Unexpected consequences of the price cap

price rises

The energy price cap was first introduced as a way of protecting the most vulnerable customers from being ripped off. Far, far too many people have been overpaying for their energy bills (still an estimated 11 million) and no one is under any illusion that the energy market is fair to consumers.

The energy price cap limits the price a supplier can charge for their standard variable tariff. Unfortunately, it would appear that the price cap has had some unintended consequences.

Our research shows there have been a huge 42 price rises so far this year.

2018 was the worst year on record for price rises, with 57 in total. This time last year there had only been 15, meaning we are on course to beat last year’s record.

Price rise key figures201720182019 so far
Total number of price rises155742
Suppliers who raised prices143542
January – June price rises101542
Average price rise8675110
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Why is this significant?

42 price rises far exceeds the levels we were seeing back to 2013 onwards.

Higher than ever before

These are the highest price rises ever seen from the Big Six.

The Big Six still occupy a huge monopoly over the energy market, so an estimated 11 million households will feel the effects of these price rises.

SupplierBiggest price rise 2018Biggest price rise 2019
British Gas60117
Scottish Power63117

-These are individual price rises

The worst offenders

The worst price rises in fact come from the smaller suppliers. The biggest being a huge jump of £162 from Ebico and £144 from Tonik Energy.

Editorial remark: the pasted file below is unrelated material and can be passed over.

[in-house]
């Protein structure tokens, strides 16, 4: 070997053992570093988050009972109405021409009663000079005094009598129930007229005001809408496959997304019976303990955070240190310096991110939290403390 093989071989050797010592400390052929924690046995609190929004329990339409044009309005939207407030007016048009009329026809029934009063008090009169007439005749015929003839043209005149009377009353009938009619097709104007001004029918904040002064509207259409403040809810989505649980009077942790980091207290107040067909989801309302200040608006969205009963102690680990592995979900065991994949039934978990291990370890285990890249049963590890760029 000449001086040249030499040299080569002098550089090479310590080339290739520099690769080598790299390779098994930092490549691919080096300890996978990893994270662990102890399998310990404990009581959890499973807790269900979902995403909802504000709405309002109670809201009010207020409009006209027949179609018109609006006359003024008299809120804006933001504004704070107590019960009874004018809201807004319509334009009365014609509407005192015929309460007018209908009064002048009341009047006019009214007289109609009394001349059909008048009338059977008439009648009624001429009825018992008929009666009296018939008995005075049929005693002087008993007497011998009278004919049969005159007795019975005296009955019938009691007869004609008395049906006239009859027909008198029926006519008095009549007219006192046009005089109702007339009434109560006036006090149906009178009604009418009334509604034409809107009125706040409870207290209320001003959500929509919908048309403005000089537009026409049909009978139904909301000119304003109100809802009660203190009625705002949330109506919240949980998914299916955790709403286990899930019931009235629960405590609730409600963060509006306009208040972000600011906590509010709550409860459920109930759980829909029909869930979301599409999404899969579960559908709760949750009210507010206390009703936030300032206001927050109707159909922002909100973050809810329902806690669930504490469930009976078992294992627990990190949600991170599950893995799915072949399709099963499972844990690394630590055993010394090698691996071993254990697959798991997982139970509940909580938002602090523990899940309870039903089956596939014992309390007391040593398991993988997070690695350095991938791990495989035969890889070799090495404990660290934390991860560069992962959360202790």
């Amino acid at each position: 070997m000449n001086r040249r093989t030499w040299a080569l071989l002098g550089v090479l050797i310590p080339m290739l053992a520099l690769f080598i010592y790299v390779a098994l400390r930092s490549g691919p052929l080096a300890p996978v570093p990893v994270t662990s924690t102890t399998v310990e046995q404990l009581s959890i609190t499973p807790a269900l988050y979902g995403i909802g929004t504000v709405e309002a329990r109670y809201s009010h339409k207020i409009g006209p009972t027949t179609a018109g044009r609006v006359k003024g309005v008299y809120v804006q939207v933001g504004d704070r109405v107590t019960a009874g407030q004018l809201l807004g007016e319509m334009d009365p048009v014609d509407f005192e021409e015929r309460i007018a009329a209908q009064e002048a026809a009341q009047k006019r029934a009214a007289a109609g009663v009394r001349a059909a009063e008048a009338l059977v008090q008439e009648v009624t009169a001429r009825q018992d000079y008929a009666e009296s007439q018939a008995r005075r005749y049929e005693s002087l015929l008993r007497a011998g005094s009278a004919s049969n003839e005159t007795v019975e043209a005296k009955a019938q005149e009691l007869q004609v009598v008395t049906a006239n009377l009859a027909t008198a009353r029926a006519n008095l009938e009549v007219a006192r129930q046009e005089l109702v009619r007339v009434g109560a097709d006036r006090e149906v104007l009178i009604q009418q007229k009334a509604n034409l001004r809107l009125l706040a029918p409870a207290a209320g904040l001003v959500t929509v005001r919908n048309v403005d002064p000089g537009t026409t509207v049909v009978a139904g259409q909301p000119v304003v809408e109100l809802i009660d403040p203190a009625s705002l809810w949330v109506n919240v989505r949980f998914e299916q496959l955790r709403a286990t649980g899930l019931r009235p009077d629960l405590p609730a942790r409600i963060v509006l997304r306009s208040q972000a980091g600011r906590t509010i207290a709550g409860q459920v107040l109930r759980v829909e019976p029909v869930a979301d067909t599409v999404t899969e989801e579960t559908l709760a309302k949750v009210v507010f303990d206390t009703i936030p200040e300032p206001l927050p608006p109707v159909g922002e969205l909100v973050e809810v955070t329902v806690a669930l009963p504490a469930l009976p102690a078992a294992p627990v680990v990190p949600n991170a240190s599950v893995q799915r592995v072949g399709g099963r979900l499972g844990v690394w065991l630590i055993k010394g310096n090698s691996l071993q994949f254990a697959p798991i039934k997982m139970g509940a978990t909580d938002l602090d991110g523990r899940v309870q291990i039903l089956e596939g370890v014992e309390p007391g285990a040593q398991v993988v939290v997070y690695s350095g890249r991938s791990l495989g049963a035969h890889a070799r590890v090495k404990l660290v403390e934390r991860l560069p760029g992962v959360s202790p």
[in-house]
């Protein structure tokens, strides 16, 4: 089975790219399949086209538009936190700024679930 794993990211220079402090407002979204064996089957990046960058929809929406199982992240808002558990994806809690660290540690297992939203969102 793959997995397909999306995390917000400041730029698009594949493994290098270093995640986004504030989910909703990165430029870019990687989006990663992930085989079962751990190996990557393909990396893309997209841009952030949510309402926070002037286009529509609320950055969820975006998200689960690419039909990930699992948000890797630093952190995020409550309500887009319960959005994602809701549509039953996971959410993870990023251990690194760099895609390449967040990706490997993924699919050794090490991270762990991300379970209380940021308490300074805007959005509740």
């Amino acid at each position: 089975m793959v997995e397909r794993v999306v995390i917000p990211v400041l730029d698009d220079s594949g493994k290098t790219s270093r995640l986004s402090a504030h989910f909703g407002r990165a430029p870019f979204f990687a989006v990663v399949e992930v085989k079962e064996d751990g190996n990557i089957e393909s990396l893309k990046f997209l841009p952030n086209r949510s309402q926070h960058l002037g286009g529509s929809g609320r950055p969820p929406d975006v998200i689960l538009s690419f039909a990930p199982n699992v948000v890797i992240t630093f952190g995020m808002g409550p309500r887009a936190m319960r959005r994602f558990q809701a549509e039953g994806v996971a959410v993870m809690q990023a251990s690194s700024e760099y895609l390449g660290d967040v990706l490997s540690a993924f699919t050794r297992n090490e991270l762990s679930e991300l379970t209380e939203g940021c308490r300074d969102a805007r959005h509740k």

SupplierStandard Variable TariffPrevious cost (£)New cost (£)Difference (£)Difference (%)
EbicoEbico Evergreen paperless109212541620.15
Tonik EnergyLife Energy104811921440.14
Qwest EnergyQwest Energy Standard Flex111512401250.11
Spark EnergyMove-in Saver113012531230.11
EngieSafe And Easy110612261200.11

How have we ended up with more price rises?

What is key to understanding the price cap, is the fact that suppliers set their own standard tariff. They simply cannot go beyond the price cap limit.

As a consequence, what we have seen is the vast majority of suppliers, not only raising their prices, but pricing very close to the price cap limit.

Therefore the price cap – in a perverse twist of fate – appears to have opened up the door to price rises. 

This has added a collective £1.2 billion to people’s energy bills.

Suppliers’ gaps to the cap

Suppliers who match the capPrice of standard variable tariff
Orbit Energy1254
Toto Energy1254
Shell Energy1254
British Gas1254
EDF Energy1254
Sainsbury’s Energy1254
Within £10 of the cap
Spark Energy1253
Green Star Energy1253
Co-operative Energy1253
Flow Energy1253
Go Effortless Energy1252
OVO Energy1249
Utility Warehouse1248
Within £30 of the cap
Southend Energy1243
Your Energy Sussex1243
PFP Energy1242
Citizen Energy1241
Qwest Energy1240
Green Network Energy1234
Bristol Energy1234
Peterborough Energy1229
Robin Hood Energy1228
Angelic Energy1225
Beam Energy1225

Far too many suppliers are seeing the cap as a target and taking the opportunity to push prices up.

Is this to be expected of the price cap?

Firstly and perhaps most importantly wholesale energy costs have been dropping every month of this year. It’s therefore quite baffling as to why so many suppliers are putting up energy bills. 

This was never the intention of policymakers bringing in the cap.

Nonetheless the sheer number and scale of price rises this year raises serious questions about whether the price cap is as effective as it should be.